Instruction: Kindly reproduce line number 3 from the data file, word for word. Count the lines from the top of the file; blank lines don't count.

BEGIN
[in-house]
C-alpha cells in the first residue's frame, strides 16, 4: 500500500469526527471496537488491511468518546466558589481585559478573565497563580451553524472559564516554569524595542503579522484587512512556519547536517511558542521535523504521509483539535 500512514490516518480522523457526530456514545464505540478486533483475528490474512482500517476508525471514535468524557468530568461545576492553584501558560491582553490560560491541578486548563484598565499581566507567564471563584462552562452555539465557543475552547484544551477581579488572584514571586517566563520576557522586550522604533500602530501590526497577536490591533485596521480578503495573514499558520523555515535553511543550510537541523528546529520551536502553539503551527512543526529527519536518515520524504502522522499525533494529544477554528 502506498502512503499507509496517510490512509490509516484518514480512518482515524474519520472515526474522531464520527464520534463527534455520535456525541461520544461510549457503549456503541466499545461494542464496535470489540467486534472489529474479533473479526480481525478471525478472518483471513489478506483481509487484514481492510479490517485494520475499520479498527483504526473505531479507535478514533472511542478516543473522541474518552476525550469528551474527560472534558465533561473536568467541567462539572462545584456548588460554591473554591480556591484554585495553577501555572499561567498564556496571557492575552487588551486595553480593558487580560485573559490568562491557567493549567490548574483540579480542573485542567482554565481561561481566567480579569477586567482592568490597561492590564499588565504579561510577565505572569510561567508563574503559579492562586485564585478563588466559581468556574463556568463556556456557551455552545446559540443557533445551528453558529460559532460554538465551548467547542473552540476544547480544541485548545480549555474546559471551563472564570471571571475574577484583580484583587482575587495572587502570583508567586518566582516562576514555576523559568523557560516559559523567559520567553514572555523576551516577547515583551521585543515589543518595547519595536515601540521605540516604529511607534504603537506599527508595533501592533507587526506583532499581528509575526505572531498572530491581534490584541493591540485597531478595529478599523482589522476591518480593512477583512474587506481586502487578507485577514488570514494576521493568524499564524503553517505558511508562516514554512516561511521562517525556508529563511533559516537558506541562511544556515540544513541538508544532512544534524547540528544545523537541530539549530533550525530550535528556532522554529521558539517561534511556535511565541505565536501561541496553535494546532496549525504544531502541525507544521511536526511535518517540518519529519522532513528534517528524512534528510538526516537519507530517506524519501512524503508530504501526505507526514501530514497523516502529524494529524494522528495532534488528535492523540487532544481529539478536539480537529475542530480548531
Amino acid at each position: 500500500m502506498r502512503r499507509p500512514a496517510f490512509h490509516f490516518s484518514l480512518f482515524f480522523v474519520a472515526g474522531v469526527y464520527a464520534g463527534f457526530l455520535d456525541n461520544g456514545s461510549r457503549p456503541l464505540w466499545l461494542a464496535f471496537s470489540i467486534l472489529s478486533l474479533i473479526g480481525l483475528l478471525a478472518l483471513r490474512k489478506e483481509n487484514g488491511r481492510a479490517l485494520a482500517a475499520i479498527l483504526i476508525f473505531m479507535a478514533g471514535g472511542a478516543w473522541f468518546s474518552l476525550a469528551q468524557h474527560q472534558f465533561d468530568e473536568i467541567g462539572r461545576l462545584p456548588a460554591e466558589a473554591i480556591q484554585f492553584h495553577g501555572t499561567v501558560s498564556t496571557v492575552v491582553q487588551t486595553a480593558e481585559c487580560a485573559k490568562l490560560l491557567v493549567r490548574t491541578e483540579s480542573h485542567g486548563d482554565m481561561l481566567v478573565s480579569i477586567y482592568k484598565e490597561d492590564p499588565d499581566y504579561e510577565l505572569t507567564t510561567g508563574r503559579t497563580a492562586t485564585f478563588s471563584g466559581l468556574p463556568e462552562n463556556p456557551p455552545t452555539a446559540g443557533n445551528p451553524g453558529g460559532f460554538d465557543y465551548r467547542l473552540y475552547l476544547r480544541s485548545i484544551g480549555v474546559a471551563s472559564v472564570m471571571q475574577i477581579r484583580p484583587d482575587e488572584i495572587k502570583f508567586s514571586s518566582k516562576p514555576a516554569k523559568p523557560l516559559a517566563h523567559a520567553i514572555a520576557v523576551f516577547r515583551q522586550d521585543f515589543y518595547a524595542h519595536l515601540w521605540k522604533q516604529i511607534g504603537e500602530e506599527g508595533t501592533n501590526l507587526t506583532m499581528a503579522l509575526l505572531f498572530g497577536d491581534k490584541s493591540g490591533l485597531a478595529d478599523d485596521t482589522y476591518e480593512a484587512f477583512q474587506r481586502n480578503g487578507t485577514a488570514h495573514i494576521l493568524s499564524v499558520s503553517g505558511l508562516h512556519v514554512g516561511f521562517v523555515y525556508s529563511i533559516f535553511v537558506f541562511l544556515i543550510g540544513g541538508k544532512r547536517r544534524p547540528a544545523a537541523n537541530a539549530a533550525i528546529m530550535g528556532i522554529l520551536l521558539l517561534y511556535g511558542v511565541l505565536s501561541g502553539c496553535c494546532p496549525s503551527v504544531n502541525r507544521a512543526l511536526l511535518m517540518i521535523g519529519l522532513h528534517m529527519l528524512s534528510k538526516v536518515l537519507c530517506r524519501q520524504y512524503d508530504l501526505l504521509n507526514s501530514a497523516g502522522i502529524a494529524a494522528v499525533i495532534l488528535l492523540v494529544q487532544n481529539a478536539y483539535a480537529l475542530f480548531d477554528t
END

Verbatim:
Amino acid at each position: 500500500m502506498r502512503r499507509p500512514a496517510f490512509h490509516f490516518s484518514l480512518f482515524f480522523v474519520a472515526g474522531v469526527y464520527a464520534g463527534f457526530l455520535d456525541n461520544g456514545s461510549r457503549p456503541l464505540w466499545l461494542a464496535f471496537s470489540i467486534l472489529s478486533l474479533i473479526g480481525l483475528l478471525a478472518l483471513r490474512k489478506e483481509n487484514g488491511r481492510a479490517l485494520a482500517a475499520i479498527l483504526i476508525f473505531m479507535a478514533g471514535g472511542a478516543w473522541f468518546s474518552l476525550a469528551q468524557h474527560q472534558f465533561d468530568e473536568i467541567g462539572r461545576l462545584p456548588a460554591e466558589a473554591i480556591q484554585f492553584h495553577g501555572t499561567v501558560s498564556t496571557v492575552v491582553q487588551t486595553a480593558e481585559c487580560a485573559k490568562l490560560l491557567v493549567r490548574t491541578e483540579s480542573h485542567g486548563d482554565m481561561l481566567v478573565s480579569i477586567y482592568k484598565e490597561d492590564p499588565d499581566y504579561e510577565l505572569t507567564t510561567g508563574r503559579t497563580a492562586t485564585f478563588s471563584g466559581l468556574p463556568e462552562n463556556p456557551p455552545t452555539a446559540g443557533n445551528p451553524g453558529g460559532f460554538d465557543y465551548r467547542l473552540y475552547l476544547r480544541s485548545i484544551g480549555v474546559a471551563s472559564v472564570m471571571q475574577i477581579r484583580p484583587d482575587e488572584i495572587k502570583f508567586s514571586s518566582k516562576p514555576a516554569k523559568p523557560l516559559a517566563h523567559a520567553i514572555a520576557v523576551f516577547r515583551q522586550d521585543f515589543y518595547a524595542h519595536l515601540w521605540k522604533q516604529i511607534g504603537e500602530e506599527g508595533t501592533n501590526l507587526t506583532m499581528a503579522l509575526l505572531f498572530g497577536d491581534k490584541s493591540g490591533l485597531a478595529d478599523d485596521t482589522y476591518e480593512a484587512f477583512q474587506r481586502n480578503g487578507t485577514a488570514h495573514i494576521l493568524s499564524v499558520s503553517g505558511l508562516h512556519v514554512g516561511f521562517v523555515y525556508s529563511i533559516f535553511v537558506f541562511l544556515i543550510g540544513g541538508k544532512r547536517r544534524p547540528a544545523a537541523n537541530a539549530a533550525i528546529m530550535g528556532i522554529l520551536l521558539l517561534y511556535g511558542v511565541l505565536s501561541g502553539c496553535c494546532p496549525s503551527v504544531n502541525r507544521a512543526l511536526l511535518m517540518i521535523g519529519l522532513h528534517m529527519l528524512s534528510k538526516v536518515l537519507c530517506r524519501q520524504y512524503d508530504l501526505l504521509n507526514s501530514a497523516g502522522i502529524a494529524a494522528v499525533i495532534l488528535l492523540v494529544q487532544n481529539a478536539y483539535a480537529l475542530f480548531d477554528t